Archive for November, 2008

The Illusion of the Eternal Soul

Posted in The R-Evolution of Political Philosophy with tags , , , , , , , , , , on November 17th, 2008 by mrdirt

I am the beginning and the end.

I am Life and I am Death.

The existence of the soul is a myth which, like most religious/spiritual/metaphysical fairy-tales, has one purpose and one purpose only: to quench your lust of life, to make you oblivious of the true nature of life and to keep you mentally enslaved within an illusion, a virtual reality where the meaning of life is labour and procreation.

The myth of the soul has existed, much like other religious myths, for hundreds of thousands of years, ever since the formation of the first proto-societies/family-tribes. It is safe to say that the myth arose ever since we became self-conscious of our existence and aware of our own mortality. Even now, if you try to grasp the notion of death as the end of your existence you will not be able to do so, the thought that you will forever seize to exist is extremely frightening and disturbing. A simpler example would be to ask you to contemplate the universe. The idea of infinity cannot be grasped with the human mind, it is impossible for us to think outside the notion of space/distance. But in the same way, and in fact probably even harder, we are also unable to understand a universe that is not endless. You imagine the universe as a sphere, an area that somewhere has an end. But what exists beyond its borders? Nothingness is not a concept that the human brain can grasp.

In the same way, the brain cannot grasp these concepts when applied to time. Eternity, the existence of time without beginning and end is difficult to understand. Even more difficult is to understand a state of things where time does not exist. This inability to understand the end of existence, that death is the end and there is absolutely nothing after it, creates such awesome fear within our hearts that is is easy to understand how the first humans chose to create a bed time story with a happy ending for their children and themselves. And so death became nothing more than a passage to the afterlife.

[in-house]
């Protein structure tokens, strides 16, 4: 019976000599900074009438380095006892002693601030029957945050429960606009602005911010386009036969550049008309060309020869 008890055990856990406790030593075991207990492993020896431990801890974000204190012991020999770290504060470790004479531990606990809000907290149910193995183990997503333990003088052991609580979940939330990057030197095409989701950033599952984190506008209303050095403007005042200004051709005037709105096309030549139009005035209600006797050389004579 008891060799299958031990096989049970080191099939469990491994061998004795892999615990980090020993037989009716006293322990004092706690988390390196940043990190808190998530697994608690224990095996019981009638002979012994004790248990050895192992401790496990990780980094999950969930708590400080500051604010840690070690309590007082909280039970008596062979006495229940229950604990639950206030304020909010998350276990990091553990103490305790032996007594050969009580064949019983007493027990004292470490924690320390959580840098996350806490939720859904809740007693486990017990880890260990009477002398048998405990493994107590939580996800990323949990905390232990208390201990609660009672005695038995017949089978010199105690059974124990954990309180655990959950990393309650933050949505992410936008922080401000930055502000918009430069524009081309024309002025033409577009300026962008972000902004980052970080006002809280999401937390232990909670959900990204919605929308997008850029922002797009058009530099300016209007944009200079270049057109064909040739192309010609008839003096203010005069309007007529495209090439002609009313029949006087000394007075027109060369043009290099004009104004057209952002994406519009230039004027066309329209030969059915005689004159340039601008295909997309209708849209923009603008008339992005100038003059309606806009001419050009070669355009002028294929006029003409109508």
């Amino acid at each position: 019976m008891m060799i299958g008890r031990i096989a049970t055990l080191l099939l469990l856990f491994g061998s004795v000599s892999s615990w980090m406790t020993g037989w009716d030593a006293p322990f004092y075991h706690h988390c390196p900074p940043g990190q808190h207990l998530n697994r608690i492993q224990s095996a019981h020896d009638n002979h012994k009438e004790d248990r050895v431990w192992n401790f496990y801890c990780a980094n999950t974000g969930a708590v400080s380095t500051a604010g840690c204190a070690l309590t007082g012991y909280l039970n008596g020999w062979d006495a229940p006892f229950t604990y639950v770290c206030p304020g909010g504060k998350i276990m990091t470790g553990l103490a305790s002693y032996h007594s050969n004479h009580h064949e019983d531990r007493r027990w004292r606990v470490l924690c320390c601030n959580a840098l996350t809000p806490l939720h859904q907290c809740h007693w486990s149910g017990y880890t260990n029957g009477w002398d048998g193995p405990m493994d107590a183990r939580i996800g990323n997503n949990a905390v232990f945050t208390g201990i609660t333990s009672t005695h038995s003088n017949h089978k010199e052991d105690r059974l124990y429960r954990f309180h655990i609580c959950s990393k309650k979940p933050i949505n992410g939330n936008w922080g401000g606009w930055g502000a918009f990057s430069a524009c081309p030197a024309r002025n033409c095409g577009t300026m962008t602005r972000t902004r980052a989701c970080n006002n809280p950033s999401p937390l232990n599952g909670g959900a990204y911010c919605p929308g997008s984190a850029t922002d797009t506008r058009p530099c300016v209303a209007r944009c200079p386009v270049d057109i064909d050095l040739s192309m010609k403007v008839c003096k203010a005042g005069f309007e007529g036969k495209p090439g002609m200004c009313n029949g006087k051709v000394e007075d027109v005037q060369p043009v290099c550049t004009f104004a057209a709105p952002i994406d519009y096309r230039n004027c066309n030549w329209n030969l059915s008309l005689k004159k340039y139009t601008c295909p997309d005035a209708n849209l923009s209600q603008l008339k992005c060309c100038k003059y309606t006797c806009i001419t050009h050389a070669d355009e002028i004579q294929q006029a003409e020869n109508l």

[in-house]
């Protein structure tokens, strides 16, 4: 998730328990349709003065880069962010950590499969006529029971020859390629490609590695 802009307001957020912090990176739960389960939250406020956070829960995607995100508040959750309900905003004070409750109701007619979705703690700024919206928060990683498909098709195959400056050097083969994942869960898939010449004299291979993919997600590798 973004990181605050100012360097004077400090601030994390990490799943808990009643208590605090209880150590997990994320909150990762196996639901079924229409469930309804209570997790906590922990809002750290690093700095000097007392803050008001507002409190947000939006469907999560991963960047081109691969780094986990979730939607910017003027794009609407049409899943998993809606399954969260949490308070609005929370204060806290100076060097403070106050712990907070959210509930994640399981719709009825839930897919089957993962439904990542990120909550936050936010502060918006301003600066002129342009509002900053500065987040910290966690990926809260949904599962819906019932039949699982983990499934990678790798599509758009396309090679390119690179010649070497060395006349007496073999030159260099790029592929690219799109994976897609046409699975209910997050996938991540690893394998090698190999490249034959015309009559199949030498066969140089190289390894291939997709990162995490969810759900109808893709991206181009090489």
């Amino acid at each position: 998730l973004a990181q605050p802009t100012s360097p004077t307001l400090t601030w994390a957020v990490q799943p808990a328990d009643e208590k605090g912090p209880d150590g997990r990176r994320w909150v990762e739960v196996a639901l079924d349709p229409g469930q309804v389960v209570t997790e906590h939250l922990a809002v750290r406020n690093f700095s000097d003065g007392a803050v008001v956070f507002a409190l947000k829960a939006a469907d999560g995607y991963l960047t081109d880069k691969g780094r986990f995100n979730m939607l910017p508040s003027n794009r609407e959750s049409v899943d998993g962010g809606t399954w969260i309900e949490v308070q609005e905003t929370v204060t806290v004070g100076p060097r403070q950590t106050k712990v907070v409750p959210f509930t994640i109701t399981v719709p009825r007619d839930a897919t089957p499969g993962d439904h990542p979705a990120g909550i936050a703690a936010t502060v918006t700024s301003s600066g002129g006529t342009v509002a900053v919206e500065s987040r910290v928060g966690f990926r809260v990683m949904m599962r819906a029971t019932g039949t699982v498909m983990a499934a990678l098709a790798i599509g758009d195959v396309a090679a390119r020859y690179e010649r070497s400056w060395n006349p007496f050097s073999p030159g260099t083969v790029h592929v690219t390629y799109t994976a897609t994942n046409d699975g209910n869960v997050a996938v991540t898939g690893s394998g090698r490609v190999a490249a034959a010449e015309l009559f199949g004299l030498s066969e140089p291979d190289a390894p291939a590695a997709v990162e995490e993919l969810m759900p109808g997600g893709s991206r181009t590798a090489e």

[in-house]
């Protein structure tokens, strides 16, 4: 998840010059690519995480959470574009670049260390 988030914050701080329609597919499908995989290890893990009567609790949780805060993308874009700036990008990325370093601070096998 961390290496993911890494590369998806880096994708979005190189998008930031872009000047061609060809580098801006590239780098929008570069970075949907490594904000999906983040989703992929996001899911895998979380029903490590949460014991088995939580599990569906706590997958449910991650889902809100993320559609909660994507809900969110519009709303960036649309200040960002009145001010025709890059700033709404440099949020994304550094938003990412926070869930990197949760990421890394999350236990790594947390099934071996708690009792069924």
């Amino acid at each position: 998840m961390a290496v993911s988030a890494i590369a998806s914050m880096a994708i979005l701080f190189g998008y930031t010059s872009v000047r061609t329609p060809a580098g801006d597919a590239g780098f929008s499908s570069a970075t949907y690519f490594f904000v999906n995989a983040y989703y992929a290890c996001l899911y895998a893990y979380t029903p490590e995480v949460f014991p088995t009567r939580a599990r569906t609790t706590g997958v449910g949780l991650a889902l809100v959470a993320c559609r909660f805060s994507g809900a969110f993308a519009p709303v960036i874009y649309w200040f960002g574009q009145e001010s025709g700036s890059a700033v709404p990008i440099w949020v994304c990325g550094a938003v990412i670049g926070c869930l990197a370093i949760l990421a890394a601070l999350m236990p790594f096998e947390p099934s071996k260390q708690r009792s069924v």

The development of the notion of the soul was affected by a variety of factors. It was not only the fear of the unknown and our mortality that played a part. It was also the understanding that we were somehow different from all the other creatures that walked the earth. We were the only life-form to be self-conscious of our actions and our choices, of good and evil, of life and death, of mathematical patterns, of our bodies, of nature, and so much more. This led the first humans to conclude that we are different, we are higher beings, and thus arose the myth that we were made in the image of the gods (read the ancient Greek myth of Prometheus). And of course, since the gods(the sun) were immortal, so were we.

But even though it was decided that we should be immortal, it was still to be decided what it was that was immortal in us. Certainly it could not have been the body. The body dies and rots and returns to the mother earth. So what is it that rises up to the heavens? More importantly, what is it that comes from the life-giving creator-god, the sun? Light and warmth. And what is it that creates the same effect here on earth? Fire. So the sun-god was a huge fireball. And sitting around the fire that kept them safe and warm at night, what did our ancestors see rising to the sky? Smoke. As simple as that, our immortality came to be represented by a smoke-like existence, an intangible, ethereal, airy presence that could be seen like the smoke, a ghost or a spirit, the soul.